The Internet Protocol has changed the telecommunications industry. Businesses can transmit voice signals as data packets on a converged network – eliminating the need for costly voice switching equipment. This, however is only the beginning says ROB LITH in what is an endless revolution.
Voice over IP (VoIP) has changed telecommunications in dramatic and irreversible ways. And it’s only the beginning.
When the Internet Protocol (IP) debuted in 1974, it became possible to transmit voice signals as data packets over standard networks for the first time. This had dramatic implications for both computer and voice communication.
In short, it eliminated the need for costly special-purpose voice and data networks, dedicated voice switching equipment and the specialist skills to implement, support and service telephone systems. All voice and data communications could henceforth flow on converged networks.
IP is deemed a sort of open-ended future protocol – one for all time, or at least all foreseeable time. It has replaced all other communication protocols, from CCTV surveillance to radio field comms to videoconferencing.
New applications keep cropping up – most recently presence and WebRTC (Web Real-Time Communication). It is difficult to imagine IP being replaced soon by anything less dramatic than unmediated telecommunication – in other words, telepathy.
The change to VoIP
Seeing the future, telecommunications operators have been planning, or at least mulling, IP-centric product and infrastructure roadmaps for a long time.
Partly, they were pushed. The new protocol, combined with market liberalisation in some territories, made a new generation of VoIP players possible. But partly also, it was an opportunity, as IP enabled differentiation in their own business models.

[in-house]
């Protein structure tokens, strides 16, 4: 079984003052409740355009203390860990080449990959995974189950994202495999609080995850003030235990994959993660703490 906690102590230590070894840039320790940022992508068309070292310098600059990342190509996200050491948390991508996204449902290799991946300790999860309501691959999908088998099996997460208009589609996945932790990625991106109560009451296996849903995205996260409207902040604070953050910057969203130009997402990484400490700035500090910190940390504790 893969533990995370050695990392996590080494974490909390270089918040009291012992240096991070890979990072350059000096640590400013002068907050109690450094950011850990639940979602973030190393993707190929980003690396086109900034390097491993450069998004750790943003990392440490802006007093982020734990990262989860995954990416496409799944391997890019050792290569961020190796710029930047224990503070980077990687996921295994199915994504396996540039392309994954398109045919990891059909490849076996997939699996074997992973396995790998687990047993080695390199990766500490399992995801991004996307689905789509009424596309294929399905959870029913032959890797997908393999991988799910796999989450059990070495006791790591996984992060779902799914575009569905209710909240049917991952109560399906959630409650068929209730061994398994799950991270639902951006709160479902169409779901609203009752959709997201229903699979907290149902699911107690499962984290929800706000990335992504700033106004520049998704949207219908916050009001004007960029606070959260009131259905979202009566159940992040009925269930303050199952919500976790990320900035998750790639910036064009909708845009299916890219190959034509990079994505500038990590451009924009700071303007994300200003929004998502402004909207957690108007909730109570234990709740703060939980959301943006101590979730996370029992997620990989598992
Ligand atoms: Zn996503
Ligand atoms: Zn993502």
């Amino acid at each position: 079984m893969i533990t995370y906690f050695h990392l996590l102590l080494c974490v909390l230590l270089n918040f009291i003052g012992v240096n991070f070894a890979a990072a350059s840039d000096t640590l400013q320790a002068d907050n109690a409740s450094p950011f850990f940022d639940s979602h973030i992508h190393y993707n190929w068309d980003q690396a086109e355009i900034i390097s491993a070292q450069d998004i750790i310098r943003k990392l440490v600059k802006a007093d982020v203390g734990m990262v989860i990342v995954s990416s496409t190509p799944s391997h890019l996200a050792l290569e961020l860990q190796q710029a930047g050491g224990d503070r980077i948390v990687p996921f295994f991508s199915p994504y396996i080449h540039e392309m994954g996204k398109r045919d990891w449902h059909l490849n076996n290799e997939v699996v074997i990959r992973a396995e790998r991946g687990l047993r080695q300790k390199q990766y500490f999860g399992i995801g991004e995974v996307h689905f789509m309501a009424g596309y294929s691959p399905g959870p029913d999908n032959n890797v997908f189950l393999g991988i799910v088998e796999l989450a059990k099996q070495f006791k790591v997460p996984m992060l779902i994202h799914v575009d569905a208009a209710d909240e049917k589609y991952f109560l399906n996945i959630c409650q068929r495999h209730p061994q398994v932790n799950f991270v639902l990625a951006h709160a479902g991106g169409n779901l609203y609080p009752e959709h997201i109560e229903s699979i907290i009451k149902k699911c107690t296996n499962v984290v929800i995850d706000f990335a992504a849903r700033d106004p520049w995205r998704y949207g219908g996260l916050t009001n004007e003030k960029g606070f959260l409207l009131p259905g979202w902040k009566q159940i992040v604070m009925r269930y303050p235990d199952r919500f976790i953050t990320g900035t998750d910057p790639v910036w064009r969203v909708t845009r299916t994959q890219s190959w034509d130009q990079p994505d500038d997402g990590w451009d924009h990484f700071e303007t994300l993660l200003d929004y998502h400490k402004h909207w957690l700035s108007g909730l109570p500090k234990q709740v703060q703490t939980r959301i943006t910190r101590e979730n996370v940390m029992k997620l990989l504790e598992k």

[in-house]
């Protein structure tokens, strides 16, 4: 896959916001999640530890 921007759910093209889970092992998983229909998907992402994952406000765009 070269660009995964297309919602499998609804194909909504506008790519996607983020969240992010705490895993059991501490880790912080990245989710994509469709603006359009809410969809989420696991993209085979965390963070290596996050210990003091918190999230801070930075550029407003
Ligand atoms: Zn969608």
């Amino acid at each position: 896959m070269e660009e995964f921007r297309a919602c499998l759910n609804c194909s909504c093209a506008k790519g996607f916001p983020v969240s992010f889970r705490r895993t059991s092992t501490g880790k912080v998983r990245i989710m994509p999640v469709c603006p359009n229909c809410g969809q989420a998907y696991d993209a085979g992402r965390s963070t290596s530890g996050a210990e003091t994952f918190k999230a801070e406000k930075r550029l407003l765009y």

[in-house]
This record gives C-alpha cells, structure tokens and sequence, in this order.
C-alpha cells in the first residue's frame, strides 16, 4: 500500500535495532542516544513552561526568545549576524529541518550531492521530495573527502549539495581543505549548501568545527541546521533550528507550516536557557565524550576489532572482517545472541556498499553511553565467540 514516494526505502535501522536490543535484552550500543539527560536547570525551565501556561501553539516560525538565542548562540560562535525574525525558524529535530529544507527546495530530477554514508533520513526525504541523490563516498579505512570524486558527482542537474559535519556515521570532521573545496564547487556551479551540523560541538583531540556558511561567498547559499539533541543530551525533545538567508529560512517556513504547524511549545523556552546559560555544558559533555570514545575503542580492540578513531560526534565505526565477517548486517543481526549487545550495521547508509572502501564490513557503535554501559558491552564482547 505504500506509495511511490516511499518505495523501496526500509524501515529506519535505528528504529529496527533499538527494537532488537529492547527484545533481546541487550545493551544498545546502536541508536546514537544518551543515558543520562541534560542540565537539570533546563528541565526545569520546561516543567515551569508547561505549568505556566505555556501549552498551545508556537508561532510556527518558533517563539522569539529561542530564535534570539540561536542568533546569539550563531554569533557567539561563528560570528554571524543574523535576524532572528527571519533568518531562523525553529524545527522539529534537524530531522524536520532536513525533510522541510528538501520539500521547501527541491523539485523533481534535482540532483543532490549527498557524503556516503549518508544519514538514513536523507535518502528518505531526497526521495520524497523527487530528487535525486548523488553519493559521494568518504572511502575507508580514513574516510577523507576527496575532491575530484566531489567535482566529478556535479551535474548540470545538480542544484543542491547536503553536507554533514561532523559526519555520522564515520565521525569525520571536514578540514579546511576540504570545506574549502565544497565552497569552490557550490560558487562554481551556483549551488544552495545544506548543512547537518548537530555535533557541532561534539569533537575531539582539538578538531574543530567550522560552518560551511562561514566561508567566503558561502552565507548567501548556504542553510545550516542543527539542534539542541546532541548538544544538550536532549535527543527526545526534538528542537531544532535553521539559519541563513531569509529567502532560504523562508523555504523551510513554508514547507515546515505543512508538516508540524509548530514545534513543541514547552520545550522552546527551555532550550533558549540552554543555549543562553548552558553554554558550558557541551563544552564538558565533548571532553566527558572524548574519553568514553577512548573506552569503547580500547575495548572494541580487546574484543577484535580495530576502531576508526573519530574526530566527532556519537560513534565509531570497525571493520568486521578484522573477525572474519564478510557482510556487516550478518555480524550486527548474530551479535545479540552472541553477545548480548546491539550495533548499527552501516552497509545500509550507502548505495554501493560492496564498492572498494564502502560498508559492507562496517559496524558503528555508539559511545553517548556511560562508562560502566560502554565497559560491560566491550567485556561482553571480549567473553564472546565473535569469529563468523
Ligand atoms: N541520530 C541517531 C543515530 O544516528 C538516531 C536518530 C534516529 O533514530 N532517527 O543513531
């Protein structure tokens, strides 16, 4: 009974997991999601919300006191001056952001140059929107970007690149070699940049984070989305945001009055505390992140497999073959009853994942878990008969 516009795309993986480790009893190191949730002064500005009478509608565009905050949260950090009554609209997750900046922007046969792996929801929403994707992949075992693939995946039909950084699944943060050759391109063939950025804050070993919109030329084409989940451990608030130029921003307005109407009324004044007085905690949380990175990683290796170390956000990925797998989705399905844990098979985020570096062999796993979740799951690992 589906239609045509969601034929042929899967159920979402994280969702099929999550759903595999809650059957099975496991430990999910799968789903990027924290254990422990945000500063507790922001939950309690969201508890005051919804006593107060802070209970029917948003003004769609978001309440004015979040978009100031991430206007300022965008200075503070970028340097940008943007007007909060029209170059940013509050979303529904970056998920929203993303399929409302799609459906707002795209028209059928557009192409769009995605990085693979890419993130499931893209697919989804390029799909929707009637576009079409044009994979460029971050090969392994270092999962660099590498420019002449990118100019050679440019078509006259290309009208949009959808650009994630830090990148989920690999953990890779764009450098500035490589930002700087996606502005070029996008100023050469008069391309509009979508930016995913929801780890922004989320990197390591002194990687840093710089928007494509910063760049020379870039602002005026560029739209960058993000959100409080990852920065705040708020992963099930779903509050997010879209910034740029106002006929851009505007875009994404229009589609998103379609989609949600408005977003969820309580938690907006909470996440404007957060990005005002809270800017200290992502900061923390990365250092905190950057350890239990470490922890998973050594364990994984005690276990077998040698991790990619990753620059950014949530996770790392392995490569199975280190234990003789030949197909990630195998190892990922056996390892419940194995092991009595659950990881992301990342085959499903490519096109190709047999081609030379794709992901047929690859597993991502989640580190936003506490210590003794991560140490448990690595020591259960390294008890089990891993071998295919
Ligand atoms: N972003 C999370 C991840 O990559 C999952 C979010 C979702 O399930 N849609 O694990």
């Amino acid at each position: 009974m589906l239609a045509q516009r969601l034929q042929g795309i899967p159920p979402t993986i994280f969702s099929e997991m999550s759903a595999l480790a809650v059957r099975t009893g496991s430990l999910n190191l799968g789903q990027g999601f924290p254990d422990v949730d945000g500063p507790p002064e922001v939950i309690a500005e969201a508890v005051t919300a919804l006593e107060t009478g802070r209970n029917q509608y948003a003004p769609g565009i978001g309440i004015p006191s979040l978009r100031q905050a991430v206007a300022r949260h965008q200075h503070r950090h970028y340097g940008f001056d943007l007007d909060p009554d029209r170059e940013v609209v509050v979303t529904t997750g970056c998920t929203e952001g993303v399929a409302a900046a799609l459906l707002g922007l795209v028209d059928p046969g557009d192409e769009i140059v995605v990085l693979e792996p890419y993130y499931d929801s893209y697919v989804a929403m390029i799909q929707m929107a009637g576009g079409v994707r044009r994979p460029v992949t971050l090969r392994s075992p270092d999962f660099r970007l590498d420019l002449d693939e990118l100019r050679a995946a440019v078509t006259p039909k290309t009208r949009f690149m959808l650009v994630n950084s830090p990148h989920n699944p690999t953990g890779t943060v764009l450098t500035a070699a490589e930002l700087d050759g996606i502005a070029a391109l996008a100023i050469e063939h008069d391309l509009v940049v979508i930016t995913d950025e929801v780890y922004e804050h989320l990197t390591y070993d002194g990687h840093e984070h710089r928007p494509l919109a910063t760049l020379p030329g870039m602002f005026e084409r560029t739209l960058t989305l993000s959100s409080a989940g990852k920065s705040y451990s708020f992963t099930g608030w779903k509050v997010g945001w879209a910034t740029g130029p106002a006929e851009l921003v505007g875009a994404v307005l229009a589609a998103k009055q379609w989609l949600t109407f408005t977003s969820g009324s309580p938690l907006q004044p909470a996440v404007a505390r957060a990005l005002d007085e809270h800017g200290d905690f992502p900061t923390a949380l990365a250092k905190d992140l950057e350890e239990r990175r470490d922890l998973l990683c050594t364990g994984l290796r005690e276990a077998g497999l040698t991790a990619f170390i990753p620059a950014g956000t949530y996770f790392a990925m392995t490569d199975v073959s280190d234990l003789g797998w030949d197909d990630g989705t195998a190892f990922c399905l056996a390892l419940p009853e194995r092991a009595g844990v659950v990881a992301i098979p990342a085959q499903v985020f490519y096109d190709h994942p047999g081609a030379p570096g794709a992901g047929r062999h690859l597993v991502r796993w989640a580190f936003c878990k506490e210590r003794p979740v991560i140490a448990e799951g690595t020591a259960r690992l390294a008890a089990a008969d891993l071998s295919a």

So where is it?
There’s just one problem. The telco operators in semi-liberated markets like South Africa are not switching to IP retail products just yet – especially not for consumers.
Their customers may be a little upset to know that, should they peek into their provider’s inner workings, they will probably find a lot of IP. (In August Telkom announced its switch to IP at the core. Earlier it announced a widespread move to IP in the access (last-mile) portion of its national network.)
All operators are benefiting from toll bypass – or zero-charge calls on IP switched networks – while failing to pass the benefits on to their customers.
Even worse, many tell their customers VoIP is unreliable, an almost insurmountable obstacle for other providers while Telkom’s sole control over the last mile portion of the national communications network continues. In effect this means VoIP providers offering retail IP products have to rely on access links provisioned by an operator whose livelihood is threatened by their very existence – not an ideal situation. No wonder the IP-is-bad narrative persists.
However, imminent regulation will finally nip this in the bud when the local loop (last mile access) is unbundled (made accessible to providers other than Telkom).
More new ground
Meanwhile, IP continues to break new ground in the unified communications arena. WebRTC, a browser-based real-time communication project open-sourced by Google in May 2011, is now on the brink of moving from development into production.
Chrome and Firefox are already fitted with WebRTC and ready to roll of the servers to a device of your bidding. As a result, no longer will you need a discrete telephone application on your desktop or smartphone, only the browser you already have!
Why is that important?
The opportunities opened up by this technological innovation are limitless, or limited only by the imagination and ability of developers. Considering that browsers reside on a wide variety of fixed, mobile and appliance-based device platforms, all sorts of interesting possibilities arise, when also throwing location and proximity awareness into the mix.
It’s not so much what IP has done for communications, but what it is still going to do.
* Rob Lith is the Director at Connection Telecom
* Follow Gadget on Twitter on @GadgetZA